Long-Acting Reversible Contraception
The1.6-inch progestin-based contraceptive implant, NEXPLANON, is a rod that’s placed in your inner upper arm. Other people can’t see it, but you can feel it under your skin if you touch the area, and it needs to be both inserted and removed by a healthcare provider. It slowly releases progestin and prevents pregnancy by both blocking ovulation and thickening your cervical mucus, shares Harrington.
To insert the implant, your healthcare provider will use an inserter attached to a needle, deploy the device and remove the needle. And while it may seem like it would be uncomfortable to have a small rod in your arm, Harrington says the most uncomfortable part is getting injected with the numbing medication used, which “kind of stings.”
The implant can stay in your arm for three to five years, but can be removed any time before that if you want to become pregnant or feel like you need a method change, she says.
The hormonal intrauterine device (IUD), which is sold under the brand names Mirena, Kyleena, Skyla and Liletta, is a small piece of T-shaped plastic. It’s implanted in the uterus by your healthcare provider to prevent pregnancy for three to six years, but can be removed at any time.
There are a few ways the hormonal IUD, which is a progestin-only method, prevents pregnancy. The main way is by thickening the cervical mucus, explains Harrington. It sometimes stops ovulation, but not reliably, and may affect the way your fallopian tubes move so that it’s harder for an egg to even get anywhere close to the sperm. All of these methods make it really tricky for sperm to get to an egg, she says. “All these different methods combine to make it 99.8 percent effective.”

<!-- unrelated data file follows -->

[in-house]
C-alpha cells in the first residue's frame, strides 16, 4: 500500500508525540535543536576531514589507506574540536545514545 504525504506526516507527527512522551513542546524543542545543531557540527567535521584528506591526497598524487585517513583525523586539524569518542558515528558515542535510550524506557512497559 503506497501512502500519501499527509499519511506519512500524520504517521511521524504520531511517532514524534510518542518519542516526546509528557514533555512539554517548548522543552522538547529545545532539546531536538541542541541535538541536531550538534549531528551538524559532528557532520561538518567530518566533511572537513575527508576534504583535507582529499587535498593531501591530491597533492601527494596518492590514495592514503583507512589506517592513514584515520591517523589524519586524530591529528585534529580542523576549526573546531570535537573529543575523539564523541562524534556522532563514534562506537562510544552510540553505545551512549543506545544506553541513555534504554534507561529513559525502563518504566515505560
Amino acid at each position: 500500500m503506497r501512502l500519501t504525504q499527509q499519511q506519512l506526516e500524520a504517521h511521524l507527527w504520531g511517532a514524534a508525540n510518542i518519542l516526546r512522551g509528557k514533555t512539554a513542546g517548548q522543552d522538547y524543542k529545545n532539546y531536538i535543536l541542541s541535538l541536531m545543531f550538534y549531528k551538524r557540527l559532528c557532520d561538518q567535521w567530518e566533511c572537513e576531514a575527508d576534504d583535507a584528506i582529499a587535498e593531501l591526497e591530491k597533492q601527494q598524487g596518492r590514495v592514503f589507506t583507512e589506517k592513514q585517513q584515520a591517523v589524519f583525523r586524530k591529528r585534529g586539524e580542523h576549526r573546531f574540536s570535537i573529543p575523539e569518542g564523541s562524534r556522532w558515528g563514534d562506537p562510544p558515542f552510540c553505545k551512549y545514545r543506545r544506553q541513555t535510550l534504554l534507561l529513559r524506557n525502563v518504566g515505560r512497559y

ParaGard, the only copper IUD on the market, forgoes hormones in lieu of a tiny piece of copper that’s wrapped around the plastic, and it can prevent pregnancy for up to 12 years. The copper ions create an environment that’s toxic to sperm, explains Harrington. So while sperm might get through the cervix, they don’t stand a fighting chance of reaching an egg. It also causes a reversible process of mild inflammation in the uterus that’s not a good place for an egg to hang out and get fertilized.
The inflammation is limited to the uterus, so it doesn’t cause health problems, and the inflammation doesn’t stick around once the IUD is removed, says Harrington. That means that it won’t affect your fertility later in life.
Since this method is totally non-hormonal, you’ll get a natural menstrual period, but the copper IUD tends to lead to heavier, crampier periods, says Harrington.
Choose What's Best for You
At the end of the day, choosing a birth control method that’s right for you should start with a conversation with your healthcare provider. Together, you can decide which option is best for your health and your lifestyle.